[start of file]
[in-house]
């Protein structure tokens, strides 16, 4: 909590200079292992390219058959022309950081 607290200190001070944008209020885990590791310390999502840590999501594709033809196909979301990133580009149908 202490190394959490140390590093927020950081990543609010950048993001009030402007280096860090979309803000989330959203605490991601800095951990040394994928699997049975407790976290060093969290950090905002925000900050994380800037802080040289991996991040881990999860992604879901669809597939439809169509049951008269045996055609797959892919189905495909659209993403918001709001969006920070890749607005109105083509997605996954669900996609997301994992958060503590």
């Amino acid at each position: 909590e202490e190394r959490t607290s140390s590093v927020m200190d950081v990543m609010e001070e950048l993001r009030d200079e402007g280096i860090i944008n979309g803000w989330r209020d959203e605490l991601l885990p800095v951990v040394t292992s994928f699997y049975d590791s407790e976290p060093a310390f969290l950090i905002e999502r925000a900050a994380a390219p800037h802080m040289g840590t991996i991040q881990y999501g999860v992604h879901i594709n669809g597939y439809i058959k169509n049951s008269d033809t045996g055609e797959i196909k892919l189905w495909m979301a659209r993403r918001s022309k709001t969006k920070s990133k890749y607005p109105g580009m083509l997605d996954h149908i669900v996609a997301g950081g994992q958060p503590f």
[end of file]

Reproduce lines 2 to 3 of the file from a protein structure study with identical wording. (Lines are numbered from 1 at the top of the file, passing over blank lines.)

């Protein structure tokens, strides 16, 4: 909590200079292992390219058959022309950081 607290200190001070944008209020885990590791310390999502840590999501594709033809196909979301990133580009149908 202490190394959490140390590093927020950081990543609010950048993001009030402007280096860090979309803000989330959203605490991601800095951990040394994928699997049975407790976290060093969290950090905002925000900050994380800037802080040289991996991040881990999860992604879901669809597939439809169509049951008269045996055609797959892919189905495909659209993403918001709001969006920070890749607005109105083509997605996954669900996609997301994992958060503590």
């Amino acid at each position: 909590e202490e190394r959490t607290s140390s590093v927020m200190d950081v990543m609010e001070e950048l993001r009030d200079e402007g280096i860090i944008n979309g803000w989330r209020d959203e605490l991601l885990p800095v951990v040394t292992s994928f699997y049975d590791s407790e976290p060093a310390f969290l950090i905002e999502r925000a900050a994380a390219p800037h802080m040289g840590t991996i991040q881990y999501g999860v992604h879901i594709n669809g597939y439809i058959k169509n049951s008269d033809t045996g055609e797959i196909k892919l189905w495909m979301a659209r993403r918001s022309k709001t969006k920070s990133k890749y607005p109105g580009m083509l997605d996954h149908i669900v996609a997301g950081g994992q958060p503590f």